Fabrizio Giudici writes that he likes binding a lot, but has found some adverse effects that can arise out of its use in JavaFX. He gives an example of how an external class has broken even though it was fine by itself noting "we have injected a problem," and continues to say "this is a worse breakage than breaking information hiding in Java by getters/setters."

10. First look at JavaFX 1.2, Part II --, 6/10
Osvaldo Pinali Doederlein has been testing JavaFX 1.2 using a series of benchmarks and has noted the "results are surprising," and that "we can see interesting potential (in JavaFX 1.2)."

Wednesday Jun 17, 2009

At a Glance: Last Week's Developer Reviews

JavaFX 1.2 drove several positive review and tips blogs this week, starting with a blogger who decided to try it after hearing Larry Ellison's encouraging comments at JavaOne. He noted, “I definitely had a much more pleasant experience with JavaFX than I was expecting,” and said “it is one of the better documented developer technologies out there with no lack of tutorials.” A blogger upgraded to JavaFX 1.2 to continue working on a mobile JavaFX app he was developing, then published a second post with user tips saying “JavaFX is great for the UI…it’s also a good candidate for writing controllers.”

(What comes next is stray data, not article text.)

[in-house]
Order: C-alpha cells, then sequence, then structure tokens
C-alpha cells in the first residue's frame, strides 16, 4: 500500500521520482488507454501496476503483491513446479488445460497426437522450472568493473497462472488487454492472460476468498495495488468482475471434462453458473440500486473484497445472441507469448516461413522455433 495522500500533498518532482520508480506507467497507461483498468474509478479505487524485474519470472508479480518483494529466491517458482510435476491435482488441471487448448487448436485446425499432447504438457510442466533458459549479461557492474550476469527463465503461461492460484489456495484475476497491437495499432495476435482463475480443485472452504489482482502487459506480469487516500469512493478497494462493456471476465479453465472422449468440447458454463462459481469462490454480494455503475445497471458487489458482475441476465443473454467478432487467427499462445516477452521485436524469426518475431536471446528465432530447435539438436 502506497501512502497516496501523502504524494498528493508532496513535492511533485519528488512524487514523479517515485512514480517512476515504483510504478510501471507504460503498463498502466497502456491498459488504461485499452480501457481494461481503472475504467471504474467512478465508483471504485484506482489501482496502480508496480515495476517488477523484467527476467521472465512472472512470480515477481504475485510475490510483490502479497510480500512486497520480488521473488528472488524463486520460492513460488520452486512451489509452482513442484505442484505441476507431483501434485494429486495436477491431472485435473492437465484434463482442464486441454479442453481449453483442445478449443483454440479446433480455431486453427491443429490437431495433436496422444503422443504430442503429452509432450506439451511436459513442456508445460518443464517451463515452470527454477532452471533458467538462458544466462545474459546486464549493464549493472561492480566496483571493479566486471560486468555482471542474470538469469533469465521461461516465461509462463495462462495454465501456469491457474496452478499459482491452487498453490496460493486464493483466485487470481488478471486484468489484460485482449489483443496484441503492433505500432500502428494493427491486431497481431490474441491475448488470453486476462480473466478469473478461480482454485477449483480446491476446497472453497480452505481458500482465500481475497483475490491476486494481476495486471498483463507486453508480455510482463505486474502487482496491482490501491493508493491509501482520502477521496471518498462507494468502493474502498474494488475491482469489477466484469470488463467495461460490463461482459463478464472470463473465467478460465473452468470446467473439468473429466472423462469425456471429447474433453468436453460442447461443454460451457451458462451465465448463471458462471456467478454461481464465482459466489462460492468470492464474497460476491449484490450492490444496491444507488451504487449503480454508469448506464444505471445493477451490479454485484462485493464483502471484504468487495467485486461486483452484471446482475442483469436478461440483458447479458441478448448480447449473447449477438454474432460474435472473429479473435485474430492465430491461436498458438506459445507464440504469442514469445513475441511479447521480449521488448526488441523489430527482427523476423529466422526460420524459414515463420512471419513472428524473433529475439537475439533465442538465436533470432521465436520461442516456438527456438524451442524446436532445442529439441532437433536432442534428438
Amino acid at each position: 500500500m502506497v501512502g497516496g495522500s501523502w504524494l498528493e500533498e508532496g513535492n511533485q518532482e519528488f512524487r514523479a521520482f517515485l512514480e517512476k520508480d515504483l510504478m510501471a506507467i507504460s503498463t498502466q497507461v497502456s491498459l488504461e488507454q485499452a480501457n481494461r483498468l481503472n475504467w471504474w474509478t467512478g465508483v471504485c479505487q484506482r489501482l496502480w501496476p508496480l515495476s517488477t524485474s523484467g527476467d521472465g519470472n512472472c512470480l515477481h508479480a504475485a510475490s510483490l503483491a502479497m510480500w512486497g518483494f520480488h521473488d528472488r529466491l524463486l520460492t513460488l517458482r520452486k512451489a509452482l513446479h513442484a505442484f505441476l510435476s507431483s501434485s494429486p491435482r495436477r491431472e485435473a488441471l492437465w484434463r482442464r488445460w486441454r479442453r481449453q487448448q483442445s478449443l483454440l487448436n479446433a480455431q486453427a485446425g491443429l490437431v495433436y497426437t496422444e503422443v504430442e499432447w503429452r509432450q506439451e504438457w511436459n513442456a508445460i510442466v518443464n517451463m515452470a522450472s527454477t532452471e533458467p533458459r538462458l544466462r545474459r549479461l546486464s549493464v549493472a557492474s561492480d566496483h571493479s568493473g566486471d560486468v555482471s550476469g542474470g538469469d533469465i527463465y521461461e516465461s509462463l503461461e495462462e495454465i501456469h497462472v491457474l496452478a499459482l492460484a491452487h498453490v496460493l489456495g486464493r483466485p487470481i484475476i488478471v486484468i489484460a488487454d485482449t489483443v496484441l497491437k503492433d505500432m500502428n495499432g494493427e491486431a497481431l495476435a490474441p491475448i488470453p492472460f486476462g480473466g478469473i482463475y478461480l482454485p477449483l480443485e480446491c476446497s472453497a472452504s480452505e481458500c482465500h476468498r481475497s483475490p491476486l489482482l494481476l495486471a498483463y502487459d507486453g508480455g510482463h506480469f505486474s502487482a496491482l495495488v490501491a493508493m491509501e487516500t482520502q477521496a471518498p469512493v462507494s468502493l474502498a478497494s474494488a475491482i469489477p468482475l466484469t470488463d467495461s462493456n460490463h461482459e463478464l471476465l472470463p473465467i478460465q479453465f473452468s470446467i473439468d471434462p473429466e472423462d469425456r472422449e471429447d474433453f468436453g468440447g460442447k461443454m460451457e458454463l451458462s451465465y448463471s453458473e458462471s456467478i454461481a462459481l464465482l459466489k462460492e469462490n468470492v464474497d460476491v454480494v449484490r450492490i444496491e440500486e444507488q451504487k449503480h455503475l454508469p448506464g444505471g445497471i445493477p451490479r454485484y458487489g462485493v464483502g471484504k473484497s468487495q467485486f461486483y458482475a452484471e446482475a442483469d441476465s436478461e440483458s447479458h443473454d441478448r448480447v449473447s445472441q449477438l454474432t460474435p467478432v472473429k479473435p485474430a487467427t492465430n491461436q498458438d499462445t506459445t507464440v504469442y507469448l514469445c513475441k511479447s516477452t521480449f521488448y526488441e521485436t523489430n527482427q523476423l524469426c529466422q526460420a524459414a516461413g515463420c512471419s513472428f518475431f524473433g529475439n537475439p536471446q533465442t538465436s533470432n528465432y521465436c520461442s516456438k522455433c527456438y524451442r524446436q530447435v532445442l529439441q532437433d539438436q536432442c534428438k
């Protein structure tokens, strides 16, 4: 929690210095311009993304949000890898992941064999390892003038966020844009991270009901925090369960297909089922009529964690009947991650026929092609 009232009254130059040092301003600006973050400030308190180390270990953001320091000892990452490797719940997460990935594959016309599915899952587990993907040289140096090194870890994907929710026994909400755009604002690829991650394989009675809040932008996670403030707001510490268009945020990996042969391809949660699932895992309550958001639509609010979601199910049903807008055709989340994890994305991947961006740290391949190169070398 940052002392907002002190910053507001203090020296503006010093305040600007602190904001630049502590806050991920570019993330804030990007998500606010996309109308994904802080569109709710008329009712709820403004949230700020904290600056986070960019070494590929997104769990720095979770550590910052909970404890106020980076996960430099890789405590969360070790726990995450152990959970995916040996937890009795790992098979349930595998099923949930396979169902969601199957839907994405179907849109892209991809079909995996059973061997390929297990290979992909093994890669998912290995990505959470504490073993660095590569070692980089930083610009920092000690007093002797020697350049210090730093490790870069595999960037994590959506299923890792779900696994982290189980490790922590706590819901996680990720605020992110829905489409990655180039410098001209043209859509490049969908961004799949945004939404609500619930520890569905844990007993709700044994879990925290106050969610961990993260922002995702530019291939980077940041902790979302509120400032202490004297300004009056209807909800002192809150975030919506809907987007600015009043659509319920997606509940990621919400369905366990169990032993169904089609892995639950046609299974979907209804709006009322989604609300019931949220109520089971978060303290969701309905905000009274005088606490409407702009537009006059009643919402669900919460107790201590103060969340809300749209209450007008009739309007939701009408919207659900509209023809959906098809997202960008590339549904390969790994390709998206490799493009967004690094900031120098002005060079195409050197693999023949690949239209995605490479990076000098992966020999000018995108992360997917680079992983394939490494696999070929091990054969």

Bloggers eagerly discussed NetBeans upgrades and tips, and Sunny Talks Tech kicked it off by urging readers to go download the “shiny and new NetBeans 6.7 RC2.” The author at MySpace Pros reviewed 22 different IDEs and concluded of NetBeans, “This open-source IDE is a sweet deal: whether you’re developing in PHP, Ruby on Rails, JavaScript, or something else, you’ll find rich editing features, as well as support for FTP and MySQL.” Finally, a NetBeans Zone blogger said, “NetBeans has got improved IDE support for JavaFX, beyond the SDK update -- much improved.”